They're usually called on to fight fires in other states.
But the highly-trained Cherokee Nation Fire Dancers are on a mission to help their own because the threat of wildfires in Eastern Oklahoma is just too high to leave.
At any moment Lacey Crawford could be on a bus headed to a wildfire anywhere in America.
The fire dancers usually see action in California, Oregon, Arizona, Montana and Idaho.
Today, Crawford and her fellow teammates are home in Oklahoma.
"And it's the end of January? Things are looking a little bit scary," she said.
Wildfires near Stilwell have the fire dancers knocking down flames in their own backyard.
This is the first time in seven years Jon Overacker has seen the firefighters back in the state.
Jon Overacker, Cherokee Tribal Employment Rights Office, "It is kind of scary, at least we know they're trained very well and they're qualified," Overacker said. "We're sending qualified people to take care of our tribal lands and our other Cherokee citizens who live out in the country and those rural areas."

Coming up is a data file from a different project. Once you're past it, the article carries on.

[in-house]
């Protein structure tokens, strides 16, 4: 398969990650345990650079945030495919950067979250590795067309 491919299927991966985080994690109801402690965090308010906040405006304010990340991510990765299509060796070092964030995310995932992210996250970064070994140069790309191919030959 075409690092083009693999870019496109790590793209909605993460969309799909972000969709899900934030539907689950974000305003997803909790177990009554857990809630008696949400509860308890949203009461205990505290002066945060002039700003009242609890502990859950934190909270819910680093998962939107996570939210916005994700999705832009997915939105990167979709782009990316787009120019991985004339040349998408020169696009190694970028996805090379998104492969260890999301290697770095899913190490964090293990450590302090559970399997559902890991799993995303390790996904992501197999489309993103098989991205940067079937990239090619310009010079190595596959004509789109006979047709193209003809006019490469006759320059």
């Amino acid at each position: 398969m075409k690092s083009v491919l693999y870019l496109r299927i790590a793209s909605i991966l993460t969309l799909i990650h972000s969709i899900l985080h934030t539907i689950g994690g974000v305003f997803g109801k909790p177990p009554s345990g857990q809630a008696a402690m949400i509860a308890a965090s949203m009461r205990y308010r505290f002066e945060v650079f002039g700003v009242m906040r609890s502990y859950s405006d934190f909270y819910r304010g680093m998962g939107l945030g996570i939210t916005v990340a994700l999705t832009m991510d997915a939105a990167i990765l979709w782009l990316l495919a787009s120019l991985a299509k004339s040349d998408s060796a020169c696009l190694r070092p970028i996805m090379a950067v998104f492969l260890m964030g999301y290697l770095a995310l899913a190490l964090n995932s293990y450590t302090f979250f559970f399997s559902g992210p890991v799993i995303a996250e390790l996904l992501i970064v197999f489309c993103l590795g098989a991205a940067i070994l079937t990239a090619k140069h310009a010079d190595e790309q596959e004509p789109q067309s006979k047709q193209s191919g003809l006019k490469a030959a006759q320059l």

An early fire season has the 25-person team battling fires in Green Country.
"Whether it be on trust land or public land we're still in the 14-county jurisdiction, they're still relatives, they're still aunts and uncles that they can take care of and make sure they're safe by knowing that they're out there," she said.
Fire dancers normally fight thousand-acre fires and work 16-hour days.
Crawford says Oklahomans need to be careful when burning.
"Our five guys out right now -- they've been saying a lot of people are burning trash in their backyard," she said. "Some people would think it's common sense not to burn on a windy day, but I guess we have to get that message out there… We really are getting into a dry season, and with all the precipitation and moisture we received you can see the grass is brown so be safe."